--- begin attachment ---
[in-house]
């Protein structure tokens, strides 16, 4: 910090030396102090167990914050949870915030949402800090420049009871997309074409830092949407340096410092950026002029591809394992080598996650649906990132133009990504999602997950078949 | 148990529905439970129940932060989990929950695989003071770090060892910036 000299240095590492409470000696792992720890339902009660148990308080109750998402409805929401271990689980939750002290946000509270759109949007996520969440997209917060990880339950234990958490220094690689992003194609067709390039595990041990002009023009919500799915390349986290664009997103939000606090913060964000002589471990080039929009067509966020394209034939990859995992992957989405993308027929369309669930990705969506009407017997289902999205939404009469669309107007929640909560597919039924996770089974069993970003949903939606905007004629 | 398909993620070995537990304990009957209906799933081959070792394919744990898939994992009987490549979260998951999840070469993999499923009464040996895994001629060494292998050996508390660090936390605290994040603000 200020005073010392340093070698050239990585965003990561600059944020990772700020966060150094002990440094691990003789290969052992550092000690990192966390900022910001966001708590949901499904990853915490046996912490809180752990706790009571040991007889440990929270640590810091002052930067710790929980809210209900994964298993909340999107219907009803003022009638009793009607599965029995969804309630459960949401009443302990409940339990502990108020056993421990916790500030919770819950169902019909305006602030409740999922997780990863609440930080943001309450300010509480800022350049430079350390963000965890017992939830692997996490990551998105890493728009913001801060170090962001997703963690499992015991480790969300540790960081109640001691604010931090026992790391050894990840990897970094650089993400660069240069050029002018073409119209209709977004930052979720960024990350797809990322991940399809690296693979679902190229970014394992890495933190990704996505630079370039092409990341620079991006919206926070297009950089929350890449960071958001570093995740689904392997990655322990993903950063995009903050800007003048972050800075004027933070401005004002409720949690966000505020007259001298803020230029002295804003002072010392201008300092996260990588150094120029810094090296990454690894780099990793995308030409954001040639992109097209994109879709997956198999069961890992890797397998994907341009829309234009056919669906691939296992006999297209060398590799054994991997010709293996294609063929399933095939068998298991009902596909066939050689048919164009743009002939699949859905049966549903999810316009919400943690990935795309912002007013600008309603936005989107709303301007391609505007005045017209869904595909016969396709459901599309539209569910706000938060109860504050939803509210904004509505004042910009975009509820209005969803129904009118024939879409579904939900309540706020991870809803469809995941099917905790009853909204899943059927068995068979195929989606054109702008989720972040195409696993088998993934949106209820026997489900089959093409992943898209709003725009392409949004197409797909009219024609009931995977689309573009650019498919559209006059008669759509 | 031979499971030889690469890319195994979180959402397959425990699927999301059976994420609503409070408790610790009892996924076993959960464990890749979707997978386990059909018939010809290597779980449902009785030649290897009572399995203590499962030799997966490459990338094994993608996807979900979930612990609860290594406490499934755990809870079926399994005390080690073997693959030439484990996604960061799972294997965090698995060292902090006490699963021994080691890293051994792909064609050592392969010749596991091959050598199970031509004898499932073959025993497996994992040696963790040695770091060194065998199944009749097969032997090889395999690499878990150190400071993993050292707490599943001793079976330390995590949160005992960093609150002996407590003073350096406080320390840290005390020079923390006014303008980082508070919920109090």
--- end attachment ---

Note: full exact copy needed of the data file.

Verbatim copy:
[in-house]
């Protein structure tokens, strides 16, 4: 910090030396102090167990914050949870915030949402800090420049009871997309074409830092949407340096410092950026002029591809394992080598996650649906990132133009990504999602997950078949 | 148990529905439970129940932060989990929950695989003071770090060892910036 000299240095590492409470000696792992720890339902009660148990308080109750998402409805929401271990689980939750002290946000509270759109949007996520969440997209917060990880339950234990958490220094690689992003194609067709390039595990041990002009023009919500799915390349986290664009997103939000606090913060964000002589471990080039929009067509966020394209034939990859995992992957989405993308027929369309669930990705969506009407017997289902999205939404009469669309107007929640909560597919039924996770089974069993970003949903939606905007004629 | 398909993620070995537990304990009957209906799933081959070792394919744990898939994992009987490549979260998951999840070469993999499923009464040996895994001629060494292998050996508390660090936390605290994040603000 200020005073010392340093070698050239990585965003990561600059944020990772700020966060150094002990440094691990003789290969052992550092000690990192966390900022910001966001708590949901499904990853915490046996912490809180752990706790009571040991007889440990929270640590810091002052930067710790929980809210209900994964298993909340999107219907009803003022009638009793009607599965029995969804309630459960949401009443302990409940339990502990108020056993421990916790500030919770819950169902019909305006602030409740999922997780990863609440930080943001309450300010509480800022350049430079350390963000965890017992939830692997996490990551998105890493728009913001801060170090962001997703963690499992015991480790969300540790960081109640001691604010931090026992790391050894990840990897970094650089993400660069240069050029002018073409119209209709977004930052979720960024990350797809990322991940399809690296693979679902190229970014394992890495933190990704996505630079370039092409990341620079991006919206926070297009950089929350890449960071958001570093995740689904392997990655322990993903950063995009903050800007003048972050800075004027933070401005004002409720949690966000505020007259001298803020230029002295804003002072010392201008300092996260990588150094120029810094090296990454690894780099990793995308030409954001040639992109097209994109879709997956198999069961890992890797397998994907341009829309234009056919669906691939296992006999297209060398590799054994991997010709293996294609063929399933095939068998298991009902596909066939050689048919164009743009002939699949859905049966549903999810316009919400943690990935795309912002007013600008309603936005989107709303301007391609505007005045017209869904595909016969396709459901599309539209569910706000938060109860504050939803509210904004509505004042910009975009509820209005969803129904009118024939879409579904939900309540706020991870809803469809995941099917905790009853909204899943059927068995068979195929989606054109702008989720972040195409696993088998993934949106209820026997489900089959093409992943898209709003725009392409949004197409797909009219024609009931995977689309573009650019498919559209006059008669759509 | 031979499971030889690469890319195994979180959402397959425990699927999301059976994420609503409070408790610790009892996924076993959960464990890749979707997978386990059909018939010809290597779980449902009785030649290897009572399995203590499962030799997966490459990338094994993608996807979900979930612990609860290594406490499934755990809870079926399994005390080690073997693959030439484990996604960061799972294997965090698995060292902090006490699963021994080691890293051994792909064609050592392969010749596991091959050598199970031509004898499932073959025993497996994992040696963790040695770091060194065998199944009749097969032997090889395999690499878990150190400071993993050292707490599943001793079976330390995590949160005992960093609150002996407590003073350096406080320390840290005390020079923390006014303008980082508070919920109090």